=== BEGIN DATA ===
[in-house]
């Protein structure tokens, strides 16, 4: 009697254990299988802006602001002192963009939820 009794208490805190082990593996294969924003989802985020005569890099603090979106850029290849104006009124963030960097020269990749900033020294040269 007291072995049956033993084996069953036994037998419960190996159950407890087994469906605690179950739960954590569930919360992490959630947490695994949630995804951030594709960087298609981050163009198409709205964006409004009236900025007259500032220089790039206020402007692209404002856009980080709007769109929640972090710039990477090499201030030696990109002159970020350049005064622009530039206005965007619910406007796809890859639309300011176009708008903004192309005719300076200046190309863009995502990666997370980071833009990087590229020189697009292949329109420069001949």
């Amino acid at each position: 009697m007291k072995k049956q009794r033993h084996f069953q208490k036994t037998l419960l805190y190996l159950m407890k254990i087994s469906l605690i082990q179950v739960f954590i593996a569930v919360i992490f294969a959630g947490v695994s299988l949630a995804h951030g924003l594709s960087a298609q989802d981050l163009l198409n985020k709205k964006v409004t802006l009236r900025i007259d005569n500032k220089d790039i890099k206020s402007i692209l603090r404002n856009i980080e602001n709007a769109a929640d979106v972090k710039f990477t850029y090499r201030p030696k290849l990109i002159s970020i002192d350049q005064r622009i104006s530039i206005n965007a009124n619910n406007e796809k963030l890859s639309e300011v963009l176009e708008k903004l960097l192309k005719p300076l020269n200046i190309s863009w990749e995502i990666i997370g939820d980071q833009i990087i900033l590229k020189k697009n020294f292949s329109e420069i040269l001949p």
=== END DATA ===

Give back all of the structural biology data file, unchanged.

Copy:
[in-house]
């Protein structure tokens, strides 16, 4: 009697254990299988802006602001002192963009939820 009794208490805190082990593996294969924003989802985020005569890099603090979106850029290849104006009124963030960097020269990749900033020294040269 007291072995049956033993084996069953036994037998419960190996159950407890087994469906605690179950739960954590569930919360992490959630947490695994949630995804951030594709960087298609981050163009198409709205964006409004009236900025007259500032220089790039206020402007692209404002856009980080709007769109929640972090710039990477090499201030030696990109002159970020350049005064622009530039206005965007619910406007796809890859639309300011176009708008903004192309005719300076200046190309863009995502990666997370980071833009990087590229020189697009292949329109420069001949």
């Amino acid at each position: 009697m007291k072995k049956q009794r033993h084996f069953q208490k036994t037998l419960l805190y190996l159950m407890k254990i087994s469906l605690i082990q179950v739960f954590i593996a569930v919360i992490f294969a959630g947490v695994s299988l949630a995804h951030g924003l594709s960087a298609q989802d981050l163009l198409n985020k709205k964006v409004t802006l009236r900025i007259d005569n500032k220089d790039i890099k206020s402007i692209l603090r404002n856009i980080e602001n709007a769109a929640d979106v972090k710039f990477t850029y090499r201030p030696k290849l990109i002159s970020i002192d350049q005064r622009i104006s530039i206005n965007a009124n619910n406007e796809k963030l890859s639309e300011v963009l176009e708008k903004l960097l192309k005719p300076l020269n200046i190309s863009w990749e995502i990666i997370g939820d980071q833009i990087i900033l590229k020189k697009n020294f292949s329109e420069i040269l001949p």